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General James Longstreet, From Manassas to Appomattox, Chapter 33: the East Tennessee campaign. (search)
rain for hauling. So our plan must be changed. Fortunately, we found a point in a bend of the river near the railroad at which we could force a crossing. At dark the cars were rolled up to that point by hand, and we learned that the Little Tennessee River above us was fordable for cavalry. General Wheeler had been ordered to have vedettes along the river from Loudon to some distance below Kingston, where a considerable body of Union troops occupied the north bank. He was ordered with his division. The move was intended probably to delay our march. It was Chapin's brigade that made the advance against our skirmishers, and it probably suffered some in the affair. We lost not a single man. General Wheeler crossed the Little Tennessee River at Motley's Ford at nightfall on the 13th, and marched to cut off the force at Marysville. He came upon the command, only one regiment, the Eleventh Kentucky Cavalry, that was advised in time to prepare for him. He attacked as soon as th
General James Longstreet, From Manassas to Appomattox, Chapter37: last days in Tennessee. (search)
besides the President, the Secretary of War and General Bragg. Conference was held during the forenoon, but was not conclusive. In the afternoon he called me with him for further deliberation. At the opening of the afternoon council it appeared that General Bragg had offered a plan for early spring campaign, and that it had received the approval of the President,--viz.: General Johnston to march his army through the mountains of Georgia and East Tennessee to the head-waters of Little Tennessee River; my command to march through the mountains east of Knoxville to join General Johnston. The commands united, to march west, cross the river into Middle Tennessee, and march for the enemy's line of supplies about Nashville. When asked an opinion of this, I inquired as to General Johnston's attitude towards it, and was told that he objected; that he thought the sparsely-settled country of the mountains through which he would move could not supply his army; that he would consume all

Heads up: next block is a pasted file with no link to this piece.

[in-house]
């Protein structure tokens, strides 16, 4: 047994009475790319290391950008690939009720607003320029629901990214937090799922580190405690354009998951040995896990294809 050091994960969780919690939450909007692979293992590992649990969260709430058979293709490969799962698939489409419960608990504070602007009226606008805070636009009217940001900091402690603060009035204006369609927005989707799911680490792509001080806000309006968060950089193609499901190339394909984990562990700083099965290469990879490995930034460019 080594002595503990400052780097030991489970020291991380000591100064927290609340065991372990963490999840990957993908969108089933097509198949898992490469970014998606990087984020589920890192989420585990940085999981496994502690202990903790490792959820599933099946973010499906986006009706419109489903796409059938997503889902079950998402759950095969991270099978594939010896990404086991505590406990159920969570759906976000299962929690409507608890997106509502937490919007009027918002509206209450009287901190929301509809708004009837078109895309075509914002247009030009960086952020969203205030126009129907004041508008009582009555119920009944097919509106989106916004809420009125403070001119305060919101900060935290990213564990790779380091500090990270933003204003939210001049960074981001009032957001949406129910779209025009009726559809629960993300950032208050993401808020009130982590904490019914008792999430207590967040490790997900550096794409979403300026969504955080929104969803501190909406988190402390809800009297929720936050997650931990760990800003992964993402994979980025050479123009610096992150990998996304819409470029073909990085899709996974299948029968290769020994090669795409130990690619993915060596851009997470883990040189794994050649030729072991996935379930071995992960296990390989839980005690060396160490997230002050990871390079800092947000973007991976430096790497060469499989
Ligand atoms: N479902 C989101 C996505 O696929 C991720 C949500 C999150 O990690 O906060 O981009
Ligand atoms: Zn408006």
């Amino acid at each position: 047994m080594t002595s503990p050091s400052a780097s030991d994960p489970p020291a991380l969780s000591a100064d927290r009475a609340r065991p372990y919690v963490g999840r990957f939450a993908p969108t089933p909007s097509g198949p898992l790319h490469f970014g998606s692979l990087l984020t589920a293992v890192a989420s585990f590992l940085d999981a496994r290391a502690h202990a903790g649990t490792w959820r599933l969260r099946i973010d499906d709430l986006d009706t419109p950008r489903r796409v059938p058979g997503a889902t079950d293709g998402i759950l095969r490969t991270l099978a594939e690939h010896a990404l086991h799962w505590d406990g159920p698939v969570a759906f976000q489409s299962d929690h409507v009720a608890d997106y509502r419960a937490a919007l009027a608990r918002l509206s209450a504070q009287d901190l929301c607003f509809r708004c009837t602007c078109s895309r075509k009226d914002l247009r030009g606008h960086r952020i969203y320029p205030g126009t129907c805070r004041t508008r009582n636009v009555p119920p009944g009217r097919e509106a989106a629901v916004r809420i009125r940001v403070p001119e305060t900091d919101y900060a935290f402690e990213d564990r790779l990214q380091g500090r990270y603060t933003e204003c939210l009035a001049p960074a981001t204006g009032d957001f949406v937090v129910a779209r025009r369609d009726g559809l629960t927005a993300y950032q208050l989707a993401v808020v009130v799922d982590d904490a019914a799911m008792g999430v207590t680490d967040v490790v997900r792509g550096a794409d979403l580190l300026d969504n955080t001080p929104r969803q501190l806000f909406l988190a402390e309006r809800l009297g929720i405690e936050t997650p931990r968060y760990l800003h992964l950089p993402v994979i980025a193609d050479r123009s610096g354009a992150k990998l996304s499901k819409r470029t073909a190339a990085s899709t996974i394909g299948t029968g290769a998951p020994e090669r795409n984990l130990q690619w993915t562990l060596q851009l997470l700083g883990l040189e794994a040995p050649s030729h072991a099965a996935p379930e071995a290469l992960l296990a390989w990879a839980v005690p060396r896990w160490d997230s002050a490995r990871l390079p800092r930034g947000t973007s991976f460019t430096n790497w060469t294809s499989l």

Nansemond arrived alongside the prize about half an hour, and the Keystone State about one hour after our hawser was made fast to the prize. This steamer is a valuable vessel, of about eight hundred tons burden, and has on board an unusually valuable cargo.--Official Report. The bombardment of Fort Sumter was kept up by slow firing from the monitors and land-batteries. General Sanders, in command of a Union cavalry force, overtook a rebel regiment at Metley's Ford, on the Little Tennessee River,charged and drove them across the river, capturing forty, including four commissioned officers. Between forty and fifty were killed or drowned, and the entire regiment lost their arms. Colonel Adams, who led the charge, lost no man or material.--the ship Amanda was captured and burned, when about two hundred miles from Java Head, by the confederate steamer Alabama.--Brownsville, Texas, was occupied by the National troops, under the command of Major-General Banks, the rebels having
gade moved out into town, but every thing not being ready, we were ordered to return to camp and wait till twelve o'clock. At two o'clock we moved out, crossed the river on the pontoon — the same bridge we had at Loudon — marched to Rockford, a small town on Little River, and camped for the night. November second, crossed Little River and marched to Maryville; went into camp and remained there till the morning of the seventh, during which time we scoured the country as far down as Little Tennessee River, where Lieutenant McAdams, of the First Kentucky cavalry, gained a glorious victory by drowning, killing, capturing, and completely routing twice his own number. On the morning of the seventh, General Sanders's cavalry corps fell back across Little River to Rockford, where we remained till the morning of the fourteenth. November fourteenth, early in the morning, the rebels made a dash on the pickets, and captured part of the Eleventh Kentucky cavalry. They soon began to press ou